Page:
The largest gathering of tradeswomen in the world recently reconvened in Las Vegas for the 2022 Tradeswomen Build Nations (TWBN) conference! The 2022 event was the biggest one yet with more than 3,000 tradeswomen and allies attending.
The conference officially kicked off Saturday, October 29th with a Plenary session hosted by Vicki O’Leary, Chair of NABTU’s Women’s Committee, and Erica Stewart, National Coordinator of Women in Trades Initiatives for the Boilermakers. They invited notable speakers from the Presidents of the Las Vegas Raiders and the AFL-CIO, to United States Secretaries of Labor and Commerce, Marty Walsh and Gina Raimondo. There was also a special surprise seeing Oregon Tradeswomen graduate, and union electrician with IBEW Local 48, Kennitha Wade introduce one of the speakers. Hearing so many high-level change-makers come together in passionate support of the tradeswomen movement was exhilarating. Each speaker shared about their background and how it connects them to our cause on a personal level. It was an important reminder that we are not alone in this work—the fight for the advancement of women in construction is turning heads and attracting attention far beyond our local communities. With buy-in from our leaders, lasting change is within reach.
With vibrant energy emanating from the Paris Las Vegas Convention Center, thousands of tradeswomen banded together by trade for the fan-favorite tradeswomen banner parade. Working their way through the casino and out into the streets, heads turned as women in construction chanted and cheered in exuberant joy. We wondered how many of these bystanders have ever seen or thought about the prospect of women as trades-workers. Some folks pulled out their phones to record, some joined in cheering on the tradeswomen, all were struck by the energy that radiated from the parade. Carol Murray, Training Coordinator for Oregon Tradeswomen exclaimed, “Seeing our OTW graduates with their locals and walking in the banner parade with their respective trades was SPECTACULAR!!! Their energy was palpable and contagious!”
After demonstrating the power of the tradeswomen movement across the Las Vegas Strip, attendees self-selected into workshops that ranged from “Developing Tradeswomen Affinity Groups Within Your Local,” to “Childcare Strategies That Work for Tradeswomen,” and even “How to be a Male Ally in the Union Construction Industry.” The conference offered engaging workshops for everyone.
The day ended with Caucus meetings by trade and even included a meeting for researchers and non-profit organizaitons. Oregon Tradeswomen staff attended the “Researchers and Non-Profit Caucus” where people from organizations across North America came together to share data and best-practices to better serve women in the trades. Being an organization in such a niche movement can make it hard to find other people doing the same work, so having this space to hear what is and isn’t working for others is incredibly valuable as we continue serving tradeswomen in our community. “Meeting and collaborating with other pre-apprenticeship programs with the goal of adapting and growing in today’s ever-changing landscape was invaluable,” Carol added.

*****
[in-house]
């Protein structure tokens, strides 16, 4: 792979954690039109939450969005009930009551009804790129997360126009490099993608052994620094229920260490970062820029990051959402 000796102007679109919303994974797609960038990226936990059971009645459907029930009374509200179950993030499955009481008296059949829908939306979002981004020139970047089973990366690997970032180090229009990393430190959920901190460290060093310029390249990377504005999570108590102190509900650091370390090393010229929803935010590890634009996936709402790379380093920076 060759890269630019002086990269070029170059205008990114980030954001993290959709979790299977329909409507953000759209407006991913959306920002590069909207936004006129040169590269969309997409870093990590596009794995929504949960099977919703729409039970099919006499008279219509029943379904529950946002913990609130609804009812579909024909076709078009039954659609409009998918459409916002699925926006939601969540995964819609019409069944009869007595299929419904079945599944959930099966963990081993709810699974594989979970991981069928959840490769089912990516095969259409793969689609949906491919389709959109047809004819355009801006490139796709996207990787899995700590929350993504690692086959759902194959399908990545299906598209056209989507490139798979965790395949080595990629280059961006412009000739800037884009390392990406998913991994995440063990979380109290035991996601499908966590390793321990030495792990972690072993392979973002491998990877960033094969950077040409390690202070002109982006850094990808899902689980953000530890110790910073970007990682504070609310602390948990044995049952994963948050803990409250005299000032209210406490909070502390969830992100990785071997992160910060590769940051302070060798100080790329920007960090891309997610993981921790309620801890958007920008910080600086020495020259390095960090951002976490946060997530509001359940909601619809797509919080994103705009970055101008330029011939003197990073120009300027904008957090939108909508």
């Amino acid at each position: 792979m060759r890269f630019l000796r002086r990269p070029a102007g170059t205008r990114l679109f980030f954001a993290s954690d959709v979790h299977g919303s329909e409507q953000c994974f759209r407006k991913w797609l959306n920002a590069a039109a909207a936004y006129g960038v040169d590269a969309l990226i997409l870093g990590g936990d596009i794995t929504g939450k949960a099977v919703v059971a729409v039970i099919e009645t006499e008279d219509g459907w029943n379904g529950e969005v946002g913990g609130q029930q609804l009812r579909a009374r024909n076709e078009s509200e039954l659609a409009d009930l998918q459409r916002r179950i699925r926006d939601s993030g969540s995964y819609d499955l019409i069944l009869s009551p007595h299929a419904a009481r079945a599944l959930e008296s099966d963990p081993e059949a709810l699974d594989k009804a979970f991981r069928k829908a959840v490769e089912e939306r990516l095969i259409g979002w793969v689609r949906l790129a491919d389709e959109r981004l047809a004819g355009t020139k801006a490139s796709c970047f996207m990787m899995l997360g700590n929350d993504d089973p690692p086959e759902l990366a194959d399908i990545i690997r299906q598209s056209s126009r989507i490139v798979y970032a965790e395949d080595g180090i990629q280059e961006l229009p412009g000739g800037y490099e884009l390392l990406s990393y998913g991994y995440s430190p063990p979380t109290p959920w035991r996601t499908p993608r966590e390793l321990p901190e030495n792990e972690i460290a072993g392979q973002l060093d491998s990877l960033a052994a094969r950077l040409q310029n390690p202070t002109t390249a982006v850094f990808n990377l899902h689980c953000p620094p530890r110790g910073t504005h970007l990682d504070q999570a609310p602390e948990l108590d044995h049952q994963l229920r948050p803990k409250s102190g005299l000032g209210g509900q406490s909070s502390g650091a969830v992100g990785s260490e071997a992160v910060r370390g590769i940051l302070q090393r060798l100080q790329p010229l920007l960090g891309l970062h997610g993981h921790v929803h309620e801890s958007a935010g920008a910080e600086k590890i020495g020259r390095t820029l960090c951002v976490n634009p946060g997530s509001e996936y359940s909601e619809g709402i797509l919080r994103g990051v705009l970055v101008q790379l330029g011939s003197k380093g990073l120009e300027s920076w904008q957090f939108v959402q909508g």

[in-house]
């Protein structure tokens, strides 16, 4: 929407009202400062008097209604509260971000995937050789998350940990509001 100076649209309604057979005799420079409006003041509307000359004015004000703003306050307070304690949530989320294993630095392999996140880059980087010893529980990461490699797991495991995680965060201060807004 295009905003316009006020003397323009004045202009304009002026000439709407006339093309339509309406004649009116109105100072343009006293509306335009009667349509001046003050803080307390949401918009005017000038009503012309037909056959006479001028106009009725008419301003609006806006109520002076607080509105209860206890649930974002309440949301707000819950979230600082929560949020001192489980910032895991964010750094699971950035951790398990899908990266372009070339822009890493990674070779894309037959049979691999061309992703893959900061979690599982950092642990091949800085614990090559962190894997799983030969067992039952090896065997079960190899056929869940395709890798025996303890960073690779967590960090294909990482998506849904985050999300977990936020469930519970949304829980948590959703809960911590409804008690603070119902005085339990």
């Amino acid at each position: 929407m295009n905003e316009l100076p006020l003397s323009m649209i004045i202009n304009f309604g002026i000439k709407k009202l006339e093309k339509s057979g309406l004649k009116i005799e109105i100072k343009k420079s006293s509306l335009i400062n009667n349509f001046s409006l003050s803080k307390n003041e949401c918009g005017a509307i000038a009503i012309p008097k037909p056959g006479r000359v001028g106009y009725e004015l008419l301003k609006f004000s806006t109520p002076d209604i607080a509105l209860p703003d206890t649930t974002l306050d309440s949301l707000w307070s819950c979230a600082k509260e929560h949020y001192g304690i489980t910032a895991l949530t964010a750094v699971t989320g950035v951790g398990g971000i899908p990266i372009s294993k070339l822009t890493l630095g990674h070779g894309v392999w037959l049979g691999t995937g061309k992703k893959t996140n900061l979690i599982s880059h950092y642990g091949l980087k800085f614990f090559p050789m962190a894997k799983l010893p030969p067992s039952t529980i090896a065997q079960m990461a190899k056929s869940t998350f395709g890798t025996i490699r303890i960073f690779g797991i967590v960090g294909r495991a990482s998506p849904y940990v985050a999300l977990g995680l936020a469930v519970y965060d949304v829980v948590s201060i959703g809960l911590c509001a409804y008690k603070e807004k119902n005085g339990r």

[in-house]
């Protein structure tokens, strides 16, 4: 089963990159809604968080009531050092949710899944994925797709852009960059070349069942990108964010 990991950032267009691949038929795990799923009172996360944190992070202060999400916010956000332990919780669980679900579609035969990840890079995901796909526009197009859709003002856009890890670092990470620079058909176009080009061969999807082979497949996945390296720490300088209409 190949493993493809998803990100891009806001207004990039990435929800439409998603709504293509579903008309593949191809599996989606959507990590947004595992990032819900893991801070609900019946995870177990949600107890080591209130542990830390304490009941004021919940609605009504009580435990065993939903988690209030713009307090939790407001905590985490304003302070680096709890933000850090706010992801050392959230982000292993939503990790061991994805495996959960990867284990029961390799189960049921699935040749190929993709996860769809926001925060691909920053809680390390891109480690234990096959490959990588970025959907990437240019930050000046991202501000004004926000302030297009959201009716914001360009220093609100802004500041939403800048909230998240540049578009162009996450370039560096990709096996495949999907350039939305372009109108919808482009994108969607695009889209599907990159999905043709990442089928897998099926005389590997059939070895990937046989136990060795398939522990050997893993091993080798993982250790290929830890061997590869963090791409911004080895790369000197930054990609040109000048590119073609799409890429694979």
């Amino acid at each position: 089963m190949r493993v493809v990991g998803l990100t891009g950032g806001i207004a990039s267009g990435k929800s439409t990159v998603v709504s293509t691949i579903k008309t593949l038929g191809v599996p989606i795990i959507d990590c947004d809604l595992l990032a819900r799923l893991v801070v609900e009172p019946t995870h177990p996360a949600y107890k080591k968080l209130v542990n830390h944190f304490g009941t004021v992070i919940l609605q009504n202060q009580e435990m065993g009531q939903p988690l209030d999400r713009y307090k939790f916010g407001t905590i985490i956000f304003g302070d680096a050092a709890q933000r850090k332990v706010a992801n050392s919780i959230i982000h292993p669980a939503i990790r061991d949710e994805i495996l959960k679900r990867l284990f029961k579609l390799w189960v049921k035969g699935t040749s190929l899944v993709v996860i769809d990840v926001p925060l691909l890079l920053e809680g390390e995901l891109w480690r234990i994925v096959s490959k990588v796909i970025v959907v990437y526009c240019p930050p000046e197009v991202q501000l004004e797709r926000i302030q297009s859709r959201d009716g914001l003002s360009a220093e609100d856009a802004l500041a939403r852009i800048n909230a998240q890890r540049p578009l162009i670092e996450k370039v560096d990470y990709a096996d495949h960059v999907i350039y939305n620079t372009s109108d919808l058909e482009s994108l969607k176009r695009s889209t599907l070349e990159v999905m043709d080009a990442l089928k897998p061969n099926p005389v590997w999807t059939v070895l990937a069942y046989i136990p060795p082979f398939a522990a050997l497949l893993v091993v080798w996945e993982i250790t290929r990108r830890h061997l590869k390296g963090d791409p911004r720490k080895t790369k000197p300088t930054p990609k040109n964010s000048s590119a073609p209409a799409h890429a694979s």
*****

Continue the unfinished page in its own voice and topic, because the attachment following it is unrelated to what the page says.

On Sunday, conference attendees heard from more prominent speakers such as Wendy Chun-Hoon, Director of the Department of Labor Women’s Bureau, and Timothy J Driscoll, President of the International Union of Bricklayers and Allied Craftworkers, re-iterating their commitment tradeswomen. The morning plenary session ended with a panel on the retention and recruitment of women in the trades, an always-important discussion as more women than ever are interested in construction careers, but many leave due to harassment, childcare issues, and other issues on the jobsite. Important discussions continued in the next block of workshops where topics included “Women in Union Leadership,” “Protecting Workers’ Mental and Physical Health and Safety,” and “How to Address Bullying, Harassment, and Intimidation.”
Following the Sunday workshop session, Oregon Tradeswomen graduates and other Portland tradesworkers in the Tradesworker Equity Council (TEC) presented at the Tradeswomen Task Force’s Policy Forum. About 120 people attended, ranging from trades-workers to policy-makers, and seemed captivated by the experiences shared by the TEC. Union officials Scott Oldham from IUPAT in Portland and Charles Greer, Pittsburgh SMART Organizer, shared that this was the best workshop they attended the whole conference, and that they learned so much from the vulnerability of the TEC.
This was a first-time Tradeswomen Build Nations experience for most of the Oregon Tradeswomen staff who attended the conference. “The conference reminded me that I’m not alone, and our organization isn’t alone,” Pathways Training Coordinator Kate Hibbs shared. “Hearing that we’re only 3% of the industry nationwide feels so small, and we can feel so small in the field, but being in a group of over 3,000 at this conference, plus thinking of the other 300,000 women and gender minorities out there—we can’t be erased, we won’t be erased! We want to be in the trades and we are doing what we can so that anyone can be here if they want to.” This idea that we can’t and won’t be erased is a driving factor for the spirit that this conference embodies. It is a constant battle, but we are pushing forward into a better future together. We can’t wait to see how much progress can happen by the time we gather again in 2023.